Staying connected to virtual learning

Staying connected to virtual learningPictured is the intersection of Valley Road and Montrose Avenue in Owego. Several residents of the Valley Road area have been dealing with a problematic upset to Internet and cell phone service for an extended period of time. (Photo by JoAnn R. Walter)

Staying connected hasn’t been so simple for some residents of Owego. The increased need for reliable Internet and cell phone service for those working from home or participating in remote learning is a hot topic.   

Several residents of the Valley Road and surrounding area have been dealing with an upset to Internet and cell phone service for an extended period of time.  Many utilize a separate landline.  

From AT&T to HughesNet, Plexicomm, Verizon, Spectrum and more, residents have tried many carriers, and even started a neighborhood group where they share information and personal experiences about the subject.

Kelly Crapser, a Valley Road resident for over 13 years, is concerned about remote learning for her ninth grader at Owego Free Academy, which takes place three days a week; and another who has started college, and all remote learning.

“My oldest is concerned about losing a connection to a Zoom class,” Crapser said. Alternate plans are to connect at a friend’s home. 

Lorna Tiefenthaler, who has lived on Valley Road for 26 years, has found it challenging to work from home and has modified her schedule so that some days she is online prior to 6 a.m. when there is less traffic. However, that isn’t always successful. 

Valley Road resident Sharon Frampton remarked, “I had great service for a solid year [and then switched service].” She noted that since March that service has declined significantly.

Frampton and other neighbors have contacted the FCC related to their individual concerns. 

According to Frampton, “We were told that we are in a ‘hard to service’ area and that increased traffic due to COVID is a factor, too,” adding that, “They concluded that no changes were necessary and that the next upgrades were scheduled in 2022.” 

Frampton added, “It’s not my mission to put down the carriers, we just want to resolve the issues.”

According to some residents, including Frampton, they felt as though the carriers were suggesting they look elsewhere. 

Darren Dodge, who has lived in the area his entire life, commented that Valley Road seems to be, “The road that time forgot.”

The Dodge family enjoys where they live and have actually lived without solid Internet access for years. Now that utilizing the Internet has become more of a necessity in these times, they are searching for the right answers. 

Dodge has five children who attend Owego-Apalachin (OA) Schools. He explained, in one instance, a carrier could not get a signal due to an obstructed line of sight. OA Schools provided the family with an iPad in August that includes an AT&T hotspot.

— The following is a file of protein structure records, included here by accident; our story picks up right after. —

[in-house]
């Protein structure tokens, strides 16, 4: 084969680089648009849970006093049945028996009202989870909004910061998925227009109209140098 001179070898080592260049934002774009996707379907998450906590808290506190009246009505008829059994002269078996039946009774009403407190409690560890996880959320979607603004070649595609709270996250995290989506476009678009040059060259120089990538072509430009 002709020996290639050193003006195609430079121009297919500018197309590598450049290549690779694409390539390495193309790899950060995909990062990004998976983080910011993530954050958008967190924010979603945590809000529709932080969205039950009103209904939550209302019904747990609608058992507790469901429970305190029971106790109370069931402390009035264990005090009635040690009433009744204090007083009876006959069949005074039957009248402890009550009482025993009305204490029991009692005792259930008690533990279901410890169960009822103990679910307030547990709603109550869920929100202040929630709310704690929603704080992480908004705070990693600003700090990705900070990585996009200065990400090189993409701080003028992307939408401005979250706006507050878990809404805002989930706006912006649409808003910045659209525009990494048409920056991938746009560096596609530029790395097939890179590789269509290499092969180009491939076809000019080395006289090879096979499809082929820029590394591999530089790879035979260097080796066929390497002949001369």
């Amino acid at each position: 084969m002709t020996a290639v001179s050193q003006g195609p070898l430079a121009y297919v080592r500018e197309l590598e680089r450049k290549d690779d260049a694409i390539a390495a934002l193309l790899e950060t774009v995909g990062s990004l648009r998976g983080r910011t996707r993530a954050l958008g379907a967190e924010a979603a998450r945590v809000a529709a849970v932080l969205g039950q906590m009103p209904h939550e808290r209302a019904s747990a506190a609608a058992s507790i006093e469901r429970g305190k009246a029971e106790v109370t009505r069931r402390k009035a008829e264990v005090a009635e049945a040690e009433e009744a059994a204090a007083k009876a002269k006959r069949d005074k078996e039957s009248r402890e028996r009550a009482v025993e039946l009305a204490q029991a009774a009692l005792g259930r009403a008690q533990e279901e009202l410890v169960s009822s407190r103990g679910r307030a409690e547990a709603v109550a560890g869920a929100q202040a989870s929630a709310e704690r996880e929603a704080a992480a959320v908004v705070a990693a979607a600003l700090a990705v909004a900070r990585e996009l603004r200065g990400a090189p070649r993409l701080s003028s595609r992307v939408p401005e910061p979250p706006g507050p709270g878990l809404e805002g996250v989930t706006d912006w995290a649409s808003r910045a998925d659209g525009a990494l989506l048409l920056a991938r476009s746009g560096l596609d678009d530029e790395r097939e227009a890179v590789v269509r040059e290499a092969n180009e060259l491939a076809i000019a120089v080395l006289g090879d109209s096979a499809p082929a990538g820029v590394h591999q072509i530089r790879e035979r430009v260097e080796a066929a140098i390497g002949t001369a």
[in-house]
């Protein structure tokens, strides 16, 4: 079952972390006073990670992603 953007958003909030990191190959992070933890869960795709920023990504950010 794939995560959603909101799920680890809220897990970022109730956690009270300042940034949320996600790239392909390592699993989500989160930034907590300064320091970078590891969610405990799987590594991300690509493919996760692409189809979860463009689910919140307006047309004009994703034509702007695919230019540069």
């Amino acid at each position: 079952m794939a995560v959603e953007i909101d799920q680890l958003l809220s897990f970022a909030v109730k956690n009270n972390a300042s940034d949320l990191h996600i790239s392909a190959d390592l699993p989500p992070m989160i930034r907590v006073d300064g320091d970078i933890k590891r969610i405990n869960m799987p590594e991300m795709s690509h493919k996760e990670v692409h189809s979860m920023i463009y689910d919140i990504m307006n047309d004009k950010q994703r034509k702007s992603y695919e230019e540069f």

Dodge said, “It has worked a little better,” however questions if the hotspots could pose a strain on the system.  

Dodge complimented the district’s efforts, “OA Schools has been fantastic, and the teachers work with us because they understand our Internet situation.”

Dodge also has a Plan B, which means loading up five children and driving elsewhere to access a reliable internet signal, although he hopes it is not often or during the winter.  

Valley Road resident, Rhonda Baker, with one child in OA Schools, explained that should Internet issues persist, alternate plans are to go to the homes of friends. Baker hopes that teachers will understand if an Internet hiccup occurs during a required on-line class, and remains concerned about spotty cell service, and especially in case of emergency.

Valley Road residents have also voiced their concerns to elected officials.  Another option for residents, a survey and analysis conducted by Spectrum was completed last week. 

OA Schools Public Information Coordinator, Luke McEvoy, stated, “Since last spring, the district has been working to address Internet connectivity issues.”

McEvoy explained that numerous surveys were conducted with students and families in order to understand and help those with no Internet, or unreliable Internet.

OA Schools has worked with Plexicomm to create Wi-Fi access at several locations within the district, and also expanded outdoor access points. Students and families should reach out to the district for information

McEvoy continued, “Every student, K-12, has a school issued iPad. We issued five AT&T hotspot devices and 20 Verizon wireless data enabled iPads in the spring. Heading into this school year we have issued, or are in the process of issuing 15 AT&T hotspot devices to assist students and families who have contacted the district,” and added, “We are waiting on devices to be delivered.  They (families) should be receiving information on their devices soon.”

A Technology Family Help Desk has been launched that allows students and families to fill out a Google form with any iPad, App, or technology issue they have with their school-issued devices and classroom assignments. OA Schools encourages families to complete a ticket on the Help Desk, which is monitored by the OA IT Department, or call the main office at their child’s school to request a ticket be submitted on their behalf.  

You can find information on the OA App or at

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